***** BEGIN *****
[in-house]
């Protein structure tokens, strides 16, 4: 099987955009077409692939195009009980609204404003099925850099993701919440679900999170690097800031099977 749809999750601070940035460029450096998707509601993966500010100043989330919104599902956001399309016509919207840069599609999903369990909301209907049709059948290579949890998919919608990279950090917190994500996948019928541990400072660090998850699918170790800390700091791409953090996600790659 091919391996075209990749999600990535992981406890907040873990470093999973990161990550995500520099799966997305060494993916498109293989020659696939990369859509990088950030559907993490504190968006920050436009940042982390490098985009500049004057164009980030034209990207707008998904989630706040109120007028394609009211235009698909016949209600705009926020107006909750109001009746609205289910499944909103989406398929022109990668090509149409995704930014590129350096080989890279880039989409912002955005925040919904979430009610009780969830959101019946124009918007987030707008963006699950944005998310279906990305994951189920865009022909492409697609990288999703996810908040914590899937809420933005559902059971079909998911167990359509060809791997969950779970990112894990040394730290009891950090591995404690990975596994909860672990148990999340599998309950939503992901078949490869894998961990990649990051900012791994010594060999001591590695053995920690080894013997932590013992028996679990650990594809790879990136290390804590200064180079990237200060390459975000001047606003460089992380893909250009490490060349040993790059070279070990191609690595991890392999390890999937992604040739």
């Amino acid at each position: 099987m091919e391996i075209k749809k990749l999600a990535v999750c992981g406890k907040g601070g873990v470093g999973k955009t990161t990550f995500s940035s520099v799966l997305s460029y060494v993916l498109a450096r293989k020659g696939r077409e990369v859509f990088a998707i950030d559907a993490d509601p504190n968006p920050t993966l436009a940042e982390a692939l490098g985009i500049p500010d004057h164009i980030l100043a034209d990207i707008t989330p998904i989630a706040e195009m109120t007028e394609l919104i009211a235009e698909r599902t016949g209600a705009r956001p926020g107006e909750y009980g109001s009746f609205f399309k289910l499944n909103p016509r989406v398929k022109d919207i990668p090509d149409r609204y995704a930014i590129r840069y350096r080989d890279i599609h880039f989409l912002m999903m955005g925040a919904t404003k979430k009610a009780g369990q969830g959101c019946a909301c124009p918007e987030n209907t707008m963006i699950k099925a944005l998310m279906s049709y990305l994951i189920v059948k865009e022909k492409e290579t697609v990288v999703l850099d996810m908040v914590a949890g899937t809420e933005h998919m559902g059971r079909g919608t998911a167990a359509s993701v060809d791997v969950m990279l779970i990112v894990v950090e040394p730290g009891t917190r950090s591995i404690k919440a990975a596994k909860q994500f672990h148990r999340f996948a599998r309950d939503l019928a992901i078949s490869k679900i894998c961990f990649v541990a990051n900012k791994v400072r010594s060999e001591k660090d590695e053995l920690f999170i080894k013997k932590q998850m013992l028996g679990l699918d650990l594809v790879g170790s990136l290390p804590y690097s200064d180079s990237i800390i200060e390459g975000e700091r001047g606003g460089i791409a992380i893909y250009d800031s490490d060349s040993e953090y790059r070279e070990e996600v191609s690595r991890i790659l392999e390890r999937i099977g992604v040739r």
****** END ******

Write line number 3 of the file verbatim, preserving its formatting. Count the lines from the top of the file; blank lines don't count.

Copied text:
């Amino acid at each position: 099987m091919e391996i075209k749809k990749l999600a990535v999750c992981g406890k907040g601070g873990v470093g999973k955009t990161t990550f995500s940035s520099v799966l997305s460029y060494v993916l498109a450096r293989k020659g696939r077409e990369v859509f990088a998707i950030d559907a993490d509601p504190n968006p920050t993966l436009a940042e982390a692939l490098g985009i500049p500010d004057h164009i980030l100043a034209d990207i707008t989330p998904i989630a706040e195009m109120t007028e394609l919104i009211a235009e698909r599902t016949g209600a705009r956001p926020g107006e909750y009980g109001s009746f609205f399309k289910l499944n909103p016509r989406v398929k022109d919207i990668p090509d149409r609204y995704a930014i590129r840069y350096r080989d890279i599609h880039f989409l912002m999903m955005g925040a919904t404003k979430k009610a009780g369990q969830g959101c019946a909301c124009p918007e987030n209907t707008m963006i699950k099925a944005l998310m279906s049709y990305l994951i189920v059948k865009e022909k492409e290579t697609v990288v999703l850099d996810m908040v914590a949890g899937t809420e933005h998919m559902g059971r079909g919608t998911a167990a359509s993701v060809d791997v969950m990279l779970i990112v894990v950090e040394p730290g009891t917190r950090s591995i404690k919440a990975a596994k909860q994500f672990h148990r999340f996948a599998r309950d939503l019928a992901i078949s490869k679900i894998c961990f990649v541990a990051n900012k791994v400072r010594s060999e001591k660090d590695e053995l920690f999170i080894k013997k932590q998850m013992l028996g679990l699918d650990l594809v790879g170790s990136l290390p804590y690097s200064d180079s990237i800390i200060e390459g975000e700091r001047g606003g460089i791409a992380i893909y250009d800031s490490d060349s040993e953090y790059r070279e070990e996600v191609s690595r991890i790659l392999e390890r999937i099977g992604v040739r």